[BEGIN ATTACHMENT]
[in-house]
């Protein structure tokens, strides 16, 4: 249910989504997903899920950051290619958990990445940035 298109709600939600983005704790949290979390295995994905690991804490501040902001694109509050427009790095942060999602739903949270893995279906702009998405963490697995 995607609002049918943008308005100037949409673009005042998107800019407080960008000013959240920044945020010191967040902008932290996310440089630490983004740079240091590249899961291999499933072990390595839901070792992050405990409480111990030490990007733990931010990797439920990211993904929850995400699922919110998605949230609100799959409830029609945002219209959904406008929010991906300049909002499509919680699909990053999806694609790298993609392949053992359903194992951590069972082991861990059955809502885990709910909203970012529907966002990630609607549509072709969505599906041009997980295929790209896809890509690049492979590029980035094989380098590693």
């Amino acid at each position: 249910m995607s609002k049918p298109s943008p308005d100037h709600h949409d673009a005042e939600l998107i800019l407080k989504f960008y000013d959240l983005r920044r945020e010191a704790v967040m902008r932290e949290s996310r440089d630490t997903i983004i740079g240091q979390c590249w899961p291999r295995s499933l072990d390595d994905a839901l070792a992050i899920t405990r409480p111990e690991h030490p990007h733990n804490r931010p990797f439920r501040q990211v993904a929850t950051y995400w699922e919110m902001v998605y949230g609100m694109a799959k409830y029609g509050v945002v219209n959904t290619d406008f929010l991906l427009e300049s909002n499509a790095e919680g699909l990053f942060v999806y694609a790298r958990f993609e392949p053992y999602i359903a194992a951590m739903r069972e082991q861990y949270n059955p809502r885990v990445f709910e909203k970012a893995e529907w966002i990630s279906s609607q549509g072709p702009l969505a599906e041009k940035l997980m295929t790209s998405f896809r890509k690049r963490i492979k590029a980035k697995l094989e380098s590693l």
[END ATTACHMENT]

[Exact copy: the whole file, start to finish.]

[in-house]
């Protein structure tokens, strides 16, 4: 249910989504997903899920950051290619958990990445940035 298109709600939600983005704790949290979390295995994905690991804490501040902001694109509050427009790095942060999602739903949270893995279906702009998405963490697995 995607609002049918943008308005100037949409673009005042998107800019407080960008000013959240920044945020010191967040902008932290996310440089630490983004740079240091590249899961291999499933072990390595839901070792992050405990409480111990030490990007733990931010990797439920990211993904929850995400699922919110998605949230609100799959409830029609945002219209959904406008929010991906300049909002499509919680699909990053999806694609790298993609392949053992359903194992951590069972082991861990059955809502885990709910909203970012529907966002990630609607549509072709969505599906041009997980295929790209896809890509690049492979590029980035094989380098590693």
């Amino acid at each position: 249910m995607s609002k049918p298109s943008p308005d100037h709600h949409d673009a005042e939600l998107i800019l407080k989504f960008y000013d959240l983005r920044r945020e010191a704790v967040m902008r932290e949290s996310r440089d630490t997903i983004i740079g240091q979390c590249w899961p291999r295995s499933l072990d390595d994905a839901l070792a992050i899920t405990r409480p111990e690991h030490p990007h733990n804490r931010p990797f439920r501040q990211v993904a929850t950051y995400w699922e919110m902001v998605y949230g609100m694109a799959k409830y029609g509050v945002v219209n959904t290619d406008f929010l991906l427009e300049s909002n499509a790095e919680g699909l990053f942060v999806y694609a790298r958990f993609e392949p053992y999602i359903a194992a951590m739903r069972e082991q861990y949270n059955p809502r885990v990445f709910e909203k970012a893995e529907w966002i990630s279906s609607q549509g072709p702009l969505a599906e041009k940035l997980m295929t790209s998405f896809r890509k690049r963490i492979k590029a980035k697995l094989e380098s590693l």